The topic of the paper should cover some aspect of the broad field of Biology. I

The topic of the paper should cover some aspect of the broad field of Biology. It must be at least 1000 words in length (NOT including references)
Each section of the paper should have a title, similar to below:
Summary (approximately 100 words)
Even though the summary is positioned at the beginning of the paper, it should be the last part of the paper you complete! All components of the paper (NOT including references) should be evident within these 100 words.
Introduction/background (approximately 300 words)
This part of the paper should contain a short history of the topic you have chosen. This may include the origins of the name, early observations of the phenomenon, and/or important people who contributed most significantly to what is known. You could also briefly discuss what interested you about your chosen topic.
State of the science (approximately 300 words)
In this section I expect a description of the important biological aspects of the topic. “How does it work?” Describe the mechanism of the disease and/or the key aspects of the biology/physiology/ecology being discussed.
Future directions (approximately 300 words)
Finally, discuss the limitations of what is known about the topic and/or what scientists are trying to find out or develop. Examples would include aspects of biology or physiology that are not understood and things being done to deal with a problem/disease.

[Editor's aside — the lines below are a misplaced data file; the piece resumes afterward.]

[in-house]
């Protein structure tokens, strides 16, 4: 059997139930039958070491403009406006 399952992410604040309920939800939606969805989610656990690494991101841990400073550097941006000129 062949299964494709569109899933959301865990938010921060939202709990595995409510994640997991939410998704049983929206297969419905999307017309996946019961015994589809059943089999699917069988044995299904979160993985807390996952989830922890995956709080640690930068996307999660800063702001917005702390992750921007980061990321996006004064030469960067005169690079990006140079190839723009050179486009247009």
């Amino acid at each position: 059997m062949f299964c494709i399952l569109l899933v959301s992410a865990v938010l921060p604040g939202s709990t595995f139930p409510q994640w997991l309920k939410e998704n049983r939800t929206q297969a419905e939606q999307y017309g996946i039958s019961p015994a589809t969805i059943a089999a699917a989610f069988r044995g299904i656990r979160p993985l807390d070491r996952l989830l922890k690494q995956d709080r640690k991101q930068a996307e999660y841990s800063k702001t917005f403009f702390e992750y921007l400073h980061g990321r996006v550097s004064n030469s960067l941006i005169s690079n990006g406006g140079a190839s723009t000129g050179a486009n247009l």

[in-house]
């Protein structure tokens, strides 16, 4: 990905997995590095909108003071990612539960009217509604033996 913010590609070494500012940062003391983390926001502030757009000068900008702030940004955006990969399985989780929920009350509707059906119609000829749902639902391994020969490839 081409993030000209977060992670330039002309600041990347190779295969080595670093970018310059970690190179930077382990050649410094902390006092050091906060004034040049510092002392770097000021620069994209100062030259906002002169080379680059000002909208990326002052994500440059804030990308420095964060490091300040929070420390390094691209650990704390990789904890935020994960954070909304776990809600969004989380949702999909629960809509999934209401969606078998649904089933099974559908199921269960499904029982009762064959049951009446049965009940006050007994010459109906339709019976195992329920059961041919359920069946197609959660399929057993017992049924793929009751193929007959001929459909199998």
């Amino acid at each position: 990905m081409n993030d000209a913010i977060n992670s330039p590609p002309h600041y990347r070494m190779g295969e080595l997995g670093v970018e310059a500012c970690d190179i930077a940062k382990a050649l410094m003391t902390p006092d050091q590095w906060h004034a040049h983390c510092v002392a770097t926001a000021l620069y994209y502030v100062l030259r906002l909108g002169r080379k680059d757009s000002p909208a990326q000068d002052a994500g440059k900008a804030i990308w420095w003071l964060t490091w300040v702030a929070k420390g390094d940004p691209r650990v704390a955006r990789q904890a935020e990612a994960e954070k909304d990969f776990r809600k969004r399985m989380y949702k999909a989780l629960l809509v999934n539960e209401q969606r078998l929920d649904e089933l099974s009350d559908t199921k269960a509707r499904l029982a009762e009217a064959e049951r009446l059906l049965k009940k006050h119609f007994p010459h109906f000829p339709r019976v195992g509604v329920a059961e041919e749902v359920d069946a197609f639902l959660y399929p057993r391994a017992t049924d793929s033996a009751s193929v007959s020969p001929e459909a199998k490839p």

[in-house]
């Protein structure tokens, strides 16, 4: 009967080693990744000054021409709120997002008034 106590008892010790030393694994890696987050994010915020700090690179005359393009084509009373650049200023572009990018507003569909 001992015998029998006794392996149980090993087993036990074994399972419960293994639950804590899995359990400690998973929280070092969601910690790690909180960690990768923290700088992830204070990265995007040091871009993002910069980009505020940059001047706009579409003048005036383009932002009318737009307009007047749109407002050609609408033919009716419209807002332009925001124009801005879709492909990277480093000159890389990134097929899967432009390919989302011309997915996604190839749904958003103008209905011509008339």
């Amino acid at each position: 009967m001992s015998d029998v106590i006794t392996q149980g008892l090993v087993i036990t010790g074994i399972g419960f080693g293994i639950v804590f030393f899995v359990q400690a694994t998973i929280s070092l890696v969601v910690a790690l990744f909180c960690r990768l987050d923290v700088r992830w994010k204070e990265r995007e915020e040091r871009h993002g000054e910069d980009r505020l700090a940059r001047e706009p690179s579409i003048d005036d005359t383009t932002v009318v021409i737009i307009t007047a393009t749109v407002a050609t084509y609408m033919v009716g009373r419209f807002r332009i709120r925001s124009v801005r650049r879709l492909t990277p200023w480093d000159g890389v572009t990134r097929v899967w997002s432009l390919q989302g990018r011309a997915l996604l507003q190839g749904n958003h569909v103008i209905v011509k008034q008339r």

Referencing (not part of the 1000 words!)
Your paper must have references! Citations in the body of the paper should adequately represent statements made in the paper (NO LESS THAN 6 REFERENCES. USE THE STYLE DESCRIBED BELOW). They should be numbered and shown in the Reference Section at the end of the paper in the order that it appeared.
Body of paper
The appearance of PSA in serum represents some disruption of the prostate gland’s architecture (1). PSA continues to be produced by prostate cancer cells at all stages of the disease (2, 3).
1. Williams, S. A., Singh, P., Isaacs, J. T., and Denmeade, S. R. (2007) Does PSA play a role as a promoting agent during the initiation and/or progression of prostate cancer? The Prostate 67, 312‐329
2. Lilja, H. (1985) A kallikrein‐like serine protease in prostatic fluid cleaves the predominant seminal vesicle protein. The Journal of clinical investigation 76, 1899‐1903
3. Lilja, H., Christensson, A., Dahlen, U., Matikainen, M. T., Nilsson, O., Pettersson, K., and Lovgren, T. (1991) Prostate‐specific antigen in serum occurs predominantly in complex with alpha 1‐antichymotrypsin. Clinical chemistry 37, 1618‐1625

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